Nasser al-Khelaifi received a series of frantic phone calls last weekend. The president of French football club Paris Saint-Germain was being pressed to sign up to a European Super League, a breakaway contest that threatened to shatter the power dynamics of the world’s favourite sport.
“It was utter chaos,” says a person with knowledge of the calls. “The lobbying went from being polite: ‘Come on guys, it’s happening,’ to switching to coercion and threats: ‘If you are not involved, you will be on your own.’”
The radical project was spearheaded by Florentino Pérez, the billionaire Spanish industrialist and president of Real Madrid, Europe’s most successful club. He and his supporters sought the approval of an international cast of club owners including the son of a Chinese retail magnate, a Russian oligarch, an Arab royal and a trio of US sports moguls. A dozen clubs including England’s Manchester United, Spain’s FC Barcelona and Italy’s Juventus would sign on.
But Khelaifi, who runs PSG on behalf of the Qatari state, was among the holdouts, along with Germany’s Bayern Munich and Borussia Dortmund. “Football should be built on community, not built on mutiny,” he told the Financial Times.
The uproar exposed a contradiction at the heart of modern football. The European game is a multibillion-dollar global business, attracting the best players from Africa to Latin America and watched avidly by viewers from Asia to North America. Yet the clubs at the heart of the enterprise are tethered to the cities and communities from which they originated.
The Super League, in which elite teams were guaranteed their places, sought to destroy the sport’s cherished “pyramid” system. This structure means any team, through strong on-field performances, can reach for the most glittering prizes. The promise of footballing glory is held among millions of passionate fans.
The Super League club owners pressed on, signing contracts to join a league which was underpinned by a €3.25bn debt deal underwritten by JPMorgan. A flashy website was launched. Press releases pinged into the inboxes of the world’s media on Sunday at 11.10pm UK time.
“They got so excited and carried away with the money and the idea of being game-changers,” says one club adviser. “They didn’t think to stop.”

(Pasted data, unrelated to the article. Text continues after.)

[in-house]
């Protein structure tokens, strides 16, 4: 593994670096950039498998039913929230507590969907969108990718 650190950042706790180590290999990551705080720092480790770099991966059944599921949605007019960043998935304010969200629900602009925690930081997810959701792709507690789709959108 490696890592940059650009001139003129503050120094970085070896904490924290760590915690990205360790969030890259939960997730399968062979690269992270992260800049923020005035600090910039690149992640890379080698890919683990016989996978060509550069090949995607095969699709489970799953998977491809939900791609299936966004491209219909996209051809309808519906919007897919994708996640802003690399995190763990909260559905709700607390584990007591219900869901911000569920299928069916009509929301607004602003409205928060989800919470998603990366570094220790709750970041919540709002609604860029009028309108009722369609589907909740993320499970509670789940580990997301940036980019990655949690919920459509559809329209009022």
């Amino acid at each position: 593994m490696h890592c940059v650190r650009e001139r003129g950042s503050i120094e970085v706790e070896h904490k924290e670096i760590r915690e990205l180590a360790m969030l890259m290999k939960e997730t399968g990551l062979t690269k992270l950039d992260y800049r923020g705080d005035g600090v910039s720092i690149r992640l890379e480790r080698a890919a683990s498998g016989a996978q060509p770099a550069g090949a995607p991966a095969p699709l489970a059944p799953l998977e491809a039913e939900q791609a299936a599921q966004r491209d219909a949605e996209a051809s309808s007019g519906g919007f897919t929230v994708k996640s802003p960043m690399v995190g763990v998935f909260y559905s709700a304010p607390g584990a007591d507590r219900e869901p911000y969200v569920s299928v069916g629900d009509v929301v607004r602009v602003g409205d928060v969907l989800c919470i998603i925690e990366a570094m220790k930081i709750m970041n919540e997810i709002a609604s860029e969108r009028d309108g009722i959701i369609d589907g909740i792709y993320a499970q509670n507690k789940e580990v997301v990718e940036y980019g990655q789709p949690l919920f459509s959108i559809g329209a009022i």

If they had paused to canvass opinion, the cadre of uber-wealthy club owners may have better sized up their opponents: fans, players, coaches and commentators who believe the game really belongs to them.
Solidarity or separation?
The European Super League is an old idea. In the 1990s, a group of clubs led by Silvio Berlusconi, the former Italian premier and AC Milan owner, went as far as hiring advisers — including JPMorgan — to develop the concept. Back then, elite clubs believed they could earn as much as $20m a season by playing in a continental competition in which they were assured their places.
Uefa, European football’s governing body, responded by rebranding the European Cup, a knockout tournament including only national champions, into the Champions League, a broader contest featuring more of the continent’s best teams. Teams still had to qualify by performing well in their respective national leagues though.
Television audiences for the revamped European contest grew worldwide. Multibillion-euro broadcasting deals were signed. The best players, such as Cristiano Ronaldo and Lionel Messi, became global superstars. The sport’s 20 richest clubs made €8.2bn in revenues last season, up from €3.9bn a decade earlier, according to Deloitte.
Yet, Pérez, who has led Real Madrid to five Champions League triumphs, wanted more revenue growth. He began pitching the Super League plan to potential investors, such as private equity firm CVC Capital Partners, two years ago.